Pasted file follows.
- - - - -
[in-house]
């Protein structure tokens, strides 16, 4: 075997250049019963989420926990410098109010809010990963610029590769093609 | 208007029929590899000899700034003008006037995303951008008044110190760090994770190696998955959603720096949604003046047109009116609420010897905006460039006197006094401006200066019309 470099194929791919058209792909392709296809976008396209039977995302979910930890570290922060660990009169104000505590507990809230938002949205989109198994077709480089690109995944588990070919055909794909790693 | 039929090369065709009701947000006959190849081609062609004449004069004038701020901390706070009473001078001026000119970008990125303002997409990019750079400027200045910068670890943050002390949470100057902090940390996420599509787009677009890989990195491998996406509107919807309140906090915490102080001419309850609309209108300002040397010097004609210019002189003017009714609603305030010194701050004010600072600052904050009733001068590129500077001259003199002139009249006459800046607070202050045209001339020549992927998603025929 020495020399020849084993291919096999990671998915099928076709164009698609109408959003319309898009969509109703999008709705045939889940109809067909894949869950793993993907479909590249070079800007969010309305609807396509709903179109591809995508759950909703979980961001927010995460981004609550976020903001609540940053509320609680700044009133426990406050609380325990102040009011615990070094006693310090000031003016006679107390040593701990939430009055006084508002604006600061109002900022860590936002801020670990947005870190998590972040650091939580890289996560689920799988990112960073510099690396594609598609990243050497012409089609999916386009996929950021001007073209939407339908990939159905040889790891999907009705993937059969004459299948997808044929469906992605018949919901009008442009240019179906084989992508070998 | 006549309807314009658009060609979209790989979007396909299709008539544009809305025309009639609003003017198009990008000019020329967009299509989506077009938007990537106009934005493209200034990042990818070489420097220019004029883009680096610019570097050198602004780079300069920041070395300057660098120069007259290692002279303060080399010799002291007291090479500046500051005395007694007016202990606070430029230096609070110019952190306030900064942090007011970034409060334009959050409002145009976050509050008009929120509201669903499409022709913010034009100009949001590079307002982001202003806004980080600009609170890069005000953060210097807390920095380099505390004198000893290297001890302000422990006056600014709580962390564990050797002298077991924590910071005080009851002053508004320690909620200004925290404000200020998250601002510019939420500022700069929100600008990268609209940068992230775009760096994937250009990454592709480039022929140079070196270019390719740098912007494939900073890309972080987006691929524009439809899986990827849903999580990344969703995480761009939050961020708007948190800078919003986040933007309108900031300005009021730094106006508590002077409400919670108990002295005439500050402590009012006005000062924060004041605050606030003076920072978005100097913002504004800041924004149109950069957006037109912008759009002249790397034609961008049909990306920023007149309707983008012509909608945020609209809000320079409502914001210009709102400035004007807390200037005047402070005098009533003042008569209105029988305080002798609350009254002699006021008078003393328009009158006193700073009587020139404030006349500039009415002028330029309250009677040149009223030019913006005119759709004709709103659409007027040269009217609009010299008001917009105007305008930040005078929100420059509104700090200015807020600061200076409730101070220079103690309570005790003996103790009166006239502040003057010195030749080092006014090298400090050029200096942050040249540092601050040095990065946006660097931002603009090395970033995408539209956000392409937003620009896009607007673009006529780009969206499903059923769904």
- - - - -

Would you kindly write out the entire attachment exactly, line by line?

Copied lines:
[in-house]
């Protein structure tokens, strides 16, 4: 075997250049019963989420926990410098109010809010990963610029590769093609 | 208007029929590899000899700034003008006037995303951008008044110190760090994770190696998955959603720096949604003046047109009116609420010897905006460039006197006094401006200066019309 470099194929791919058209792909392709296809976008396209039977995302979910930890570290922060660990009169104000505590507990809230938002949205989109198994077709480089690109995944588990070919055909794909790693 | 039929090369065709009701947000006959190849081609062609004449004069004038701020901390706070009473001078001026000119970008990125303002997409990019750079400027200045910068670890943050002390949470100057902090940390996420599509787009677009890989990195491998996406509107919807309140906090915490102080001419309850609309209108300002040397010097004609210019002189003017009714609603305030010194701050004010600072600052904050009733001068590129500077001259003199002139009249006459800046607070202050045209001339020549992927998603025929 020495020399020849084993291919096999990671998915099928076709164009698609109408959003319309898009969509109703999008709705045939889940109809067909894949869950793993993907479909590249070079800007969010309305609807396509709903179109591809995508759950909703979980961001927010995460981004609550976020903001609540940053509320609680700044009133426990406050609380325990102040009011615990070094006693310090000031003016006679107390040593701990939430009055006084508002604006600061109002900022860590936002801020670990947005870190998590972040650091939580890289996560689920799988990112960073510099690396594609598609990243050497012409089609999916386009996929950021001007073209939407339908990939159905040889790891999907009705993937059969004459299948997808044929469906992605018949919901009008442009240019179906084989992508070998 | 006549309807314009658009060609979209790989979007396909299709008539544009809305025309009639609003003017198009990008000019020329967009299509989506077009938007990537106009934005493209200034990042990818070489420097220019004029883009680096610019570097050198602004780079300069920041070395300057660098120069007259290692002279303060080399010799002291007291090479500046500051005395007694007016202990606070430029230096609070110019952190306030900064942090007011970034409060334009959050409002145009976050509050008009929120509201669903499409022709913010034009100009949001590079307002982001202003806004980080600009609170890069005000953060210097807390920095380099505390004198000893290297001890302000422990006056600014709580962390564990050797002298077991924590910071005080009851002053508004320690909620200004925290404000200020998250601002510019939420500022700069929100600008990268609209940068992230775009760096994937250009990454592709480039022929140079070196270019390719740098912007494939900073890309972080987006691929524009439809899986990827849903999580990344969703995480761009939050961020708007948190800078919003986040933007309108900031300005009021730094106006508590002077409400919670108990002295005439500050402590009012006005000062924060004041605050606030003076920072978005100097913002504004800041924004149109950069957006037109912008759009002249790397034609961008049909990306920023007149309707983008012509909608945020609209809000320079409502914001210009709102400035004007807390200037005047402070005098009533003042008569209105029988305080002798609350009254002699006021008078003393328009009158006193700073009587020139404030006349500039009415002028330029309250009677040149009223030019913006005119759709004709709103659409007027040269009217609009010299008001917009105007305008930040005078929100420059509104700090200015807020600061200076409730101070220079103690309570005790003996103790009166006239502040003057010195030749080092006014090298400090050029200096942050040249540092601050040095990065946006660097931002603009090395970033995408539209956000392409937003620009896009607007673009006529780009969206499903059923769904």